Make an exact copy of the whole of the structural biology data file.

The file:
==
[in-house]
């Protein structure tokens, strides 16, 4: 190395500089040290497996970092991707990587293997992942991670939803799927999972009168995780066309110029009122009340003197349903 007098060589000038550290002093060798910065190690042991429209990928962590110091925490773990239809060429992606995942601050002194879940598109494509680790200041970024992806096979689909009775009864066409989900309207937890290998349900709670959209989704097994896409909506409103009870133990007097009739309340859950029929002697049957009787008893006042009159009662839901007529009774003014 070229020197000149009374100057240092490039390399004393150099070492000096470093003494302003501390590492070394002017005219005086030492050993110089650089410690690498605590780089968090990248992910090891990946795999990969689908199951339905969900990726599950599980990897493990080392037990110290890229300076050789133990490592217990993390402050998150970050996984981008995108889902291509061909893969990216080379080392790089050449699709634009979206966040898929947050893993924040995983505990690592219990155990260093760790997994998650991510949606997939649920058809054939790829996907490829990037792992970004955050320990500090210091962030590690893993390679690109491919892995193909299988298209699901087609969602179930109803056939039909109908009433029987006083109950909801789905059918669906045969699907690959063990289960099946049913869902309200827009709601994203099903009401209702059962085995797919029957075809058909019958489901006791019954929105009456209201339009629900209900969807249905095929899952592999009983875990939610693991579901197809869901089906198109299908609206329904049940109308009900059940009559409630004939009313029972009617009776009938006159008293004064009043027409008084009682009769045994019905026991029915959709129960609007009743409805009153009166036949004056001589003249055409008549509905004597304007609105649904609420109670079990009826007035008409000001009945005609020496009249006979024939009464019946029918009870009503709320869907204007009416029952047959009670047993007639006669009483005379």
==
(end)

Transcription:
[in-house]
């Protein structure tokens, strides 16, 4: 190395500089040290497996970092991707990587293997992942991670939803799927999972009168995780066309110029009122009340003197349903 007098060589000038550290002093060798910065190690042991429209990928962590110091925490773990239809060429992606995942601050002194879940598109494509680790200041970024992806096979689909009775009864066409989900309207937890290998349900709670959209989704097994896409909506409103009870133990007097009739309340859950029929002697049957009787008893006042009159009662839901007529009774003014 070229020197000149009374100057240092490039390399004393150099070492000096470093003494302003501390590492070394002017005219005086030492050993110089650089410690690498605590780089968090990248992910090891990946795999990969689908199951339905969900990726599950599980990897493990080392037990110290890229300076050789133990490592217990993390402050998150970050996984981008995108889902291509061909893969990216080379080392790089050449699709634009979206966040898929947050893993924040995983505990690592219990155990260093760790997994998650991510949606997939649920058809054939790829996907490829990037792992970004955050320990500090210091962030590690893993390679690109491919892995193909299988298209699901087609969602179930109803056939039909109908009433029987006083109950909801789905059918669906045969699907690959063990289960099946049913869902309200827009709601994203099903009401209702059962085995797919029957075809058909019958489901006791019954929105009456209201339009629900209900969807249905095929899952592999009983875990939610693991579901197809869901089906198109299908609206329904049940109308009900059940009559409630004939009313029972009617009776009938006159008293004064009043027409008084009682009769045994019905026991029915959709129960609007009743409805009153009166036949004056001589003249055409008549509905004597304007609105649904609420109670079990009826007035008409000001009945005609020496009249006979024939009464019946029918009870009503709320869907204007009416029952047959009670047993007639006669009483005379």